7 Books on Sustainable Product Design to Inspire Your Inner Eco-Designer [Reviewed]

Sustainable product design is becoming an increasingly important consideration for companies and individuals who want to reduce their environmental impact. Many books cover various aspects of sustainable product design, ranging from general principles to specific applications. In this article, we will review seven books on sustainable product design, providing an overview of their content and why they are worth reading.

Cradle to Cradle: Remaking the Way We Make Things

by William McDonough and Michael Braungart

This book is considered a classic in the field of sustainable product design. The authors introduce the concept of “cradle to cradle” design, which aims to create completely recyclable or biodegradable products. They argue that the traditional “cradle to grave” design, which produces waste and pollution, is unsustainable. The book offers practical advice on implementing cradle-to-cradle design principles, including using non-toxic materials and designing products for disassembly. This book is a must-read for anyone interested in sustainable product design.

Sustainable Product Design and Development: A Holistic Approach to Innovation

by Kevin Otto and Kristin Wood

This book provides a comprehensive overview of sustainable product design principles and practices. It covers topics such as eco-design, life cycle assessment, sustainable materials, and green manufacturing. The authors provide numerous case studies and examples to illustrate their points, making the book accessible and engaging. One of the strengths of this book is its emphasis on a holistic approach to sustainable product design, which considers social, economic, and environmental factors.

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Design for the Real World: Human Ecology and Social Change

by Victor Papanek

First published in 1971, this classic book remains relevant today. The author argues that designers are responsible for creating socially and environmentally responsible products, rather than just aesthetically pleasing. He critiques the consumerist culture that drives much of design, arguing that it creates waste and promotes unsustainable practices. While some of the examples and language in the book may feel dated, its central message remains powerful and inspiring.

The Upcycle: Beyond Sustainability–Designing for Abundance

by William McDonough and Michael Braungart

This follow-up to “Cradle to Cradle” offers further insights into sustainable design practices. The authors propose a new paradigm of design that aims to create products and systems that promote abundance and regenerative practices. The book is filled with examples of companies and organizations that are already implementing these principles. While some ideas in the book may feel idealistic or difficult to implement, it is nonetheless an inspiring and thought-provoking read.

The Green Design and Print Production Handbook

by Adrian Bullock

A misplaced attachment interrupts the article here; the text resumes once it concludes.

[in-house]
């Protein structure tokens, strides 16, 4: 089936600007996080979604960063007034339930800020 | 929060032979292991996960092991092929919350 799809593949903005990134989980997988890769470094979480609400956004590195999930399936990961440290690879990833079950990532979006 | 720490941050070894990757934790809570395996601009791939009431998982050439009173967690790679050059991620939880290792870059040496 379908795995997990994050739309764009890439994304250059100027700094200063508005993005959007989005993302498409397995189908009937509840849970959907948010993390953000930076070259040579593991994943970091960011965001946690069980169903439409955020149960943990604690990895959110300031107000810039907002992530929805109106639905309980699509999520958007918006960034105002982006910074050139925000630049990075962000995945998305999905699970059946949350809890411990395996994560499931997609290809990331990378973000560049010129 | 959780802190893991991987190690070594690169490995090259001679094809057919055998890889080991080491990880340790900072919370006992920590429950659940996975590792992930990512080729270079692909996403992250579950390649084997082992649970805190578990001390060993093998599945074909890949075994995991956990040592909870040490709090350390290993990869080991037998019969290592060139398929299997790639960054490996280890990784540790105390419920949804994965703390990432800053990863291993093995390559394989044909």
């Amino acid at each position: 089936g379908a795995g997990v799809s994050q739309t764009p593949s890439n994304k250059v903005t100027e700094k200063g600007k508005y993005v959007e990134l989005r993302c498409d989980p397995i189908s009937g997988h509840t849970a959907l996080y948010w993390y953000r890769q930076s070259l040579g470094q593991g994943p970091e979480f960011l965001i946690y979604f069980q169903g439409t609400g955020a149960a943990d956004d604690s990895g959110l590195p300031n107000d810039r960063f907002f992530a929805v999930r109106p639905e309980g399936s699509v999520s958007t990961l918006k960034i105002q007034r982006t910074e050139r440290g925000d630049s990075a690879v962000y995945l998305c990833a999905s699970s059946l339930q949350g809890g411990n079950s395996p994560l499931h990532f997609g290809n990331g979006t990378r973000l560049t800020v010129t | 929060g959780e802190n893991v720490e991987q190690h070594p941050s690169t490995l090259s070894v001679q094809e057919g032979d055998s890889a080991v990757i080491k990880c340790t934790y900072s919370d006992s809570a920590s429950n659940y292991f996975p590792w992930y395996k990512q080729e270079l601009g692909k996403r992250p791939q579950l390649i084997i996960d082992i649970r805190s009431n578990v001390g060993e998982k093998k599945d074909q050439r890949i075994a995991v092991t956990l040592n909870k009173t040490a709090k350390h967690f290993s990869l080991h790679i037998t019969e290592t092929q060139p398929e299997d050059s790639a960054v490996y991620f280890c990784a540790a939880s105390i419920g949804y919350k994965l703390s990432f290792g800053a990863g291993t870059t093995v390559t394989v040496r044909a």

This book focuses specifically on sustainable design practices in the print industry. It covers topics such as eco-friendly materials, printing techniques, and waste reduction. While the focus on print production may limit its appeal to a narrower audience, the book provides practical advice for designers and print professionals looking to reduce the environmental impact of their work.

Design is the Problem: The Future of Design Must be Sustainable

by Nathan Shedroff

This book argues that sustainability should be at the core of all design practices. The author provides a sustainable design framework, including principles such as systems thinking, life cycle assessment, and user-centred design. The book also includes case studies and examples of companies and designers already implementing sustainable design practices. While the book can be dense at times, it is a valuable resource for anyone looking to integrate sustainability into their design work.

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Designing for Sustainability: A Guide to Building Greener Digital Products and Services

by Tim Frick

This book focuses specifically on sustainable design practices for digital products and services. It covers topics such as energy efficiency, sustainable data centres, and user behaviour. The author provides practical guidance on how to reduce the environmental impact of digital products and services. This book is particularly relevant in today’s digital age, where the use of technology is increasingly prevalent and significantly impacts the environment.

Overall, these books provide a comprehensive and diverse range of perspectives on sustainable product design. They offer practical advice, case studies, and frameworks that can be applied to a wide range of design contexts. By reading these books, designers and companies can better understand sustainable design principles and how to integrate them into their work.

In conclusion, sustainable product design is essential for anyone who wants to reduce their environmental impact. By reading these books, individuals and companies can gain the knowledge and tools they need to create products and services that are socially, economically, and environmentally responsible.

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